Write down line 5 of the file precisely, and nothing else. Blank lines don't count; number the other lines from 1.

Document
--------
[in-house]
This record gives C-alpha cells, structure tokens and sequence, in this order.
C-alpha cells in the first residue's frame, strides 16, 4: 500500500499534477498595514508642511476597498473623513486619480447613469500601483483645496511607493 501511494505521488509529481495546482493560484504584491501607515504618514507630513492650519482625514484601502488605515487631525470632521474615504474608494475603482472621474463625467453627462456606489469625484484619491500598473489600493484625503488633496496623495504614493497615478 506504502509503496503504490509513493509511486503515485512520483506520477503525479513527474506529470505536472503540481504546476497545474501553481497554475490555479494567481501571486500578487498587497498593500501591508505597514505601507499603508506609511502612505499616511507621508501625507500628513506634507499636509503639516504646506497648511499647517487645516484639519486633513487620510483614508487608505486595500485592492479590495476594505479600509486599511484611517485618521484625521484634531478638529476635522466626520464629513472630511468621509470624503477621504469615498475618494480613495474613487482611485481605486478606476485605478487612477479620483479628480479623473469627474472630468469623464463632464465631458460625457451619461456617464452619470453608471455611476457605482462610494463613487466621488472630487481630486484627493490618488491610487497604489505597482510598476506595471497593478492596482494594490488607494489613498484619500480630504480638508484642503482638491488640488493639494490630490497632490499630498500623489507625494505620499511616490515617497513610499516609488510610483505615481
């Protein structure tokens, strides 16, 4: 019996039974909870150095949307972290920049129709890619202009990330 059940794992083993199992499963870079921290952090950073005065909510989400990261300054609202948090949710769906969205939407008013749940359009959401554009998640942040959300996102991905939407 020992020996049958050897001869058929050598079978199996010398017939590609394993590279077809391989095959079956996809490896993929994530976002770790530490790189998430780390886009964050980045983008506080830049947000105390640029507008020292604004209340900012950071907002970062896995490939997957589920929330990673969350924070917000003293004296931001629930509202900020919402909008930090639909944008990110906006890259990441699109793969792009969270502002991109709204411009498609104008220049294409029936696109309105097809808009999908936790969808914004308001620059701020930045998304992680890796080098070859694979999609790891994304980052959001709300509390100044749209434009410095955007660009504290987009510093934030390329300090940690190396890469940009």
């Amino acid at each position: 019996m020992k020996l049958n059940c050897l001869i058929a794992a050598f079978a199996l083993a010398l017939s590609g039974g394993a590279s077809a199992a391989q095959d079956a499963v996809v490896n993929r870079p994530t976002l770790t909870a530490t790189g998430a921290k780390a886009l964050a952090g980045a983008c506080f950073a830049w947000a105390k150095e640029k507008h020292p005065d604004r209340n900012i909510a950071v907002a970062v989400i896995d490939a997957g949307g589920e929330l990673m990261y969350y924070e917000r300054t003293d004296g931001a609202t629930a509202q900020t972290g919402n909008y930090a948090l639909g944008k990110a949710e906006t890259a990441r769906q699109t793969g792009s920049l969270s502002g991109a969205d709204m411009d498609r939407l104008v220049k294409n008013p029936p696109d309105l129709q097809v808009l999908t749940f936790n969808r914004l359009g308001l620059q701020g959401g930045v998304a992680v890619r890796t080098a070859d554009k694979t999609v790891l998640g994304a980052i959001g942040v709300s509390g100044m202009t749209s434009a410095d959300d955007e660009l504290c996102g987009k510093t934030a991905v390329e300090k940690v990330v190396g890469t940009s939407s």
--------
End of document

């Amino acid at each position: 019996m020992k020996l049958n059940c050897l001869i058929a794992a050598f079978a199996l083993a010398l017939s590609g039974g394993a590279s077809a199992a391989q095959d079956a499963v996809v490896n993929r870079p994530t976002l770790t909870a530490t790189g998430a921290k780390a886009l964050a952090g980045a983008c506080f950073a830049w947000a105390k150095e640029k507008h020292p005065d604004r209340n900012i909510a950071v907002a970062v989400i896995d490939a997957g949307g589920e929330l990673m990261y969350y924070e917000r300054t003293d004296g931001a609202t629930a509202q900020t972290g919402n909008y930090a948090l639909g944008k990110a949710e906006t890259a990441r769906q699109t793969g792009s920049l969270s502002g991109a969205d709204m411009d498609r939407l104008v220049k294409n008013p029936p696109d309105l129709q097809v808009l999908t749940f936790n969808r914004l359009g308001l620059q701020g959401g930045v998304a992680v890619r890796t080098a070859d554009k694979t999609v790891l998640g994304a980052i959001g942040v709300s509390g100044m202009t749209s434009a410095d959300d955007e660009l504290c996102g987009k510093t934030a991905v390329e300090k940690v990330v190396g890469t940009s939407s």